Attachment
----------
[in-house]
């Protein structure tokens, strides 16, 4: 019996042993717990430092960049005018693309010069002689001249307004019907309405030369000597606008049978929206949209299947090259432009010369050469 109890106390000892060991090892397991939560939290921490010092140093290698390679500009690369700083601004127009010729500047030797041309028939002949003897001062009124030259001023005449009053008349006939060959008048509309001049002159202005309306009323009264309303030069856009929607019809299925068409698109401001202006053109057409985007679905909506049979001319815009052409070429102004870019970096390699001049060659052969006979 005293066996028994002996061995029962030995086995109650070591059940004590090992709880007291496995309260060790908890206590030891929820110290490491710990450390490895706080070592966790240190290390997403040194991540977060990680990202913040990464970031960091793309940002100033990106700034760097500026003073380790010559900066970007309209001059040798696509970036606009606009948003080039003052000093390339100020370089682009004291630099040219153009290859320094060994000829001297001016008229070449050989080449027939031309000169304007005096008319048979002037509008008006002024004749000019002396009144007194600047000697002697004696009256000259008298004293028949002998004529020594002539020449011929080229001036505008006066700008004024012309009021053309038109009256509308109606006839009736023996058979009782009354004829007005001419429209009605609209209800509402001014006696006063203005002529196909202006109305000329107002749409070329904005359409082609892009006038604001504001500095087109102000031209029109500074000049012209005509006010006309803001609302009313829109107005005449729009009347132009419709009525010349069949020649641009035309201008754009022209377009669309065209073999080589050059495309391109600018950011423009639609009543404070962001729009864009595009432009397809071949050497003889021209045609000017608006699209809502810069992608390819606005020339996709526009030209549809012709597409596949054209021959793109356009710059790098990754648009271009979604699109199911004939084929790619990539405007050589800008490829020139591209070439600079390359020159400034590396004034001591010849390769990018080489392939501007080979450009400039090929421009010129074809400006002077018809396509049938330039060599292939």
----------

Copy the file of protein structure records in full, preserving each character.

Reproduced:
[in-house]
């Protein structure tokens, strides 16, 4: 019996042993717990430092960049005018693309010069002689001249307004019907309405030369000597606008049978929206949209299947090259432009010369050469 109890106390000892060991090892397991939560939290921490010092140093290698390679500009690369700083601004127009010729500047030797041309028939002949003897001062009124030259001023005449009053008349006939060959008048509309001049002159202005309306009323009264309303030069856009929607019809299925068409698109401001202006053109057409985007679905909506049979001319815009052409070429102004870019970096390699001049060659052969006979 005293066996028994002996061995029962030995086995109650070591059940004590090992709880007291496995309260060790908890206590030891929820110290490491710990450390490895706080070592966790240190290390997403040194991540977060990680990202913040990464970031960091793309940002100033990106700034760097500026003073380790010559900066970007309209001059040798696509970036606009606009948003080039003052000093390339100020370089682009004291630099040219153009290859320094060994000829001297001016008229070449050989080449027939031309000169304007005096008319048979002037509008008006002024004749000019002396009144007194600047000697002697004696009256000259008298004293028949002998004529020594002539020449011929080229001036505008006066700008004024012309009021053309038109009256509308109606006839009736023996058979009782009354004829007005001419429209009605609209209800509402001014006696006063203005002529196909202006109305000329107002749409070329904005359409082609892009006038604001504001500095087109102000031209029109500074000049012209005509006010006309803001609302009313829109107005005449729009009347132009419709009525010349069949020649641009035309201008754009022209377009669309065209073999080589050059495309391109600018950011423009639609009543404070962001729009864009595009432009397809071949050497003889021209045609000017608006699209809502810069992608390819606005020339996709526009030209549809012709597409596949054209021959793109356009710059790098990754648009271009979604699109199911004939084929790619990539405007050589800008490829020139591209070439600079390359020159400034590396004034001591010849390769990018080489392939501007080979450009400039090929421009010129074809400006002077018809396509049938330039060599292939």